They finally re-emerge on April 23, 1964, when they appeared at the Show Boat in Pittsfield, Massachusetts. The ad said they were "Direct From Las Vegas", but I've been unable to find any ads from there.
There was a "Jones Brothers" performing at Stanley Genetti's Pennsylvania Room in West Hazleton, Pennsylvania in May 1964, but I don't know if it was them.
Nothing at all in 1965, unless you count the Jones Brothers Famous Shrubbery Auction at the Pennsauken Mart in Pennsauken, New Jersey.
On March 17, 1966 there was an ad for the Holden Inn (Holden, Massachusetts) which had Clyde Jones playing piano in the bar from Tuesday through Friday and the Jones Brothers Trio on Saturdays. On October 10, 1966, The Fantastic Jones Brothers opened at Paul's Mall in Boston.
1967 was another silent year, as was most of 1968. But in early December, they were at the Holiday Inn in Dedham, Massachusetts. They were there until at least mid-January 1969, but for the rest of the year and all through 1970, not a mention.
However, we know that they were in Elwood, Nebraska for a while in November 1969, because they recorded around a dozen songs at local radio station KRVN. Some 20 years later, these would be used as the basis for an LP (see discography). The songs were mostly standards used in their act, such as "It Only Hurts For A Little While", "Won't You Come Home, Bill Bailey", "Canadian Sunset", "Everyday I Have The Blues", "Moonlight In Vermont", and "Back Home Again In Indiana".
On March 29, 1971, they opened in the Rider's Roost of the Red Boot Steakhouse & Cocktail Lounge in Canton, Massachusetts. They'd remain until June 27 and come back for another week on August 6.
But 1972 was another silent year.
May 15, 1973 found them in the Grog Room of the Wayland House in Wayland, Massachusetts. ($4.95 for prime ribs? Outrageous.)
On August 11, 1973, mother Hattie Jones died in Boston. Her obituary, in the August 12, Boston Globe, contained the following:
Mrs. Jones was born in New Iberia, La, and lived in Louisiana, Florida and Alabama with her husband, Rev. Harry Jones, a Baptist minister, before moving to Boston in 1937. [Note that in 1930, she'd told the census she was born in Alabama.]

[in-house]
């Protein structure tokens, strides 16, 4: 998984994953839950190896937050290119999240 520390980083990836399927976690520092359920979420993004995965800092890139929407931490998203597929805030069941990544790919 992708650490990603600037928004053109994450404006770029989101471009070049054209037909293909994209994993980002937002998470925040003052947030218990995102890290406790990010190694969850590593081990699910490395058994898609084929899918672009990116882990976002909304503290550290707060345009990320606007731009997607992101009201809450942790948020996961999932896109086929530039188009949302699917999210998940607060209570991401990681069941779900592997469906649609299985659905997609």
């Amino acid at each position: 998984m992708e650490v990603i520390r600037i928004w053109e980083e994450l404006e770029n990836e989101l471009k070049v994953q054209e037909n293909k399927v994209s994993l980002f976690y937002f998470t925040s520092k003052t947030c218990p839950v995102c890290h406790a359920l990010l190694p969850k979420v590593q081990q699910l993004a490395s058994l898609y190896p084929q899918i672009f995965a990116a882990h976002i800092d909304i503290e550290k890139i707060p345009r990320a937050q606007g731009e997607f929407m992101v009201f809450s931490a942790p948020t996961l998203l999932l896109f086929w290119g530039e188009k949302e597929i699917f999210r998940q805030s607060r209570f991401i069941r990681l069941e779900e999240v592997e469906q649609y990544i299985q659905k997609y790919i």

She also owned an antique shop on Tremont Street.
She leaves three sons, Clyde, Max and Herbert Jones of Boston, the Jones Brothers Trio, who have played at clubs and hotels in the Boston area since 1937.
1974 was another year with no mentions.
But from January 27 through February 8, 1975, the brothers appeared at the Merry Go Round, in Boston's Copley Plaza Hotel ("Dance Your Ears Off" said the ad; it's not a pretty mental picture).
On June 15, 1975, they opened at Rossi's Restaurant in Dedham, Massachusetts and were still there on July 10.
In October 1976, Clyde was advertised at the piano bar of Dillon's in Lowell, Massachusetts. However, a large article in the October 12 Lowell (Massachusetts) Sun said that all three were entertaining. It was titled "130 Years In Show Business" and, although long, is worth reproducing:
Sixty-nine year old Herbert strikes away at the vibraphone melodic tunes humming along in electronic resonance.
Next to him, Maxwell sits behind his cocktail drum set and high-hat. Maxwell's lips move with the words of each song, even when he isn't singing the lead. A gleam lights in his stark white eyes as the group strikes out on "The Shiek Of Arabique" [all sic].
Maxwell is 71 years old.
Behind the piano bar, the triumvirate is completed; Clyde nimbly running his fingers across the keyboard and singing "it only hoits, scoobie doobie doarr zarrr zarrr" a la Louis Armstrong.
Clyde is the baby of the trio at 63.
These are the Jones wizened Brothers, a family act with over 130 years of experience in entertainment. And 203 years experience of life.
The Jones Brothers are sojourners from jazz' heyday, as black as the forebearers of Negroid New Orleans music culture. Their music is jazz, crossed with the influence of vaudeville, dance band, big band and bop.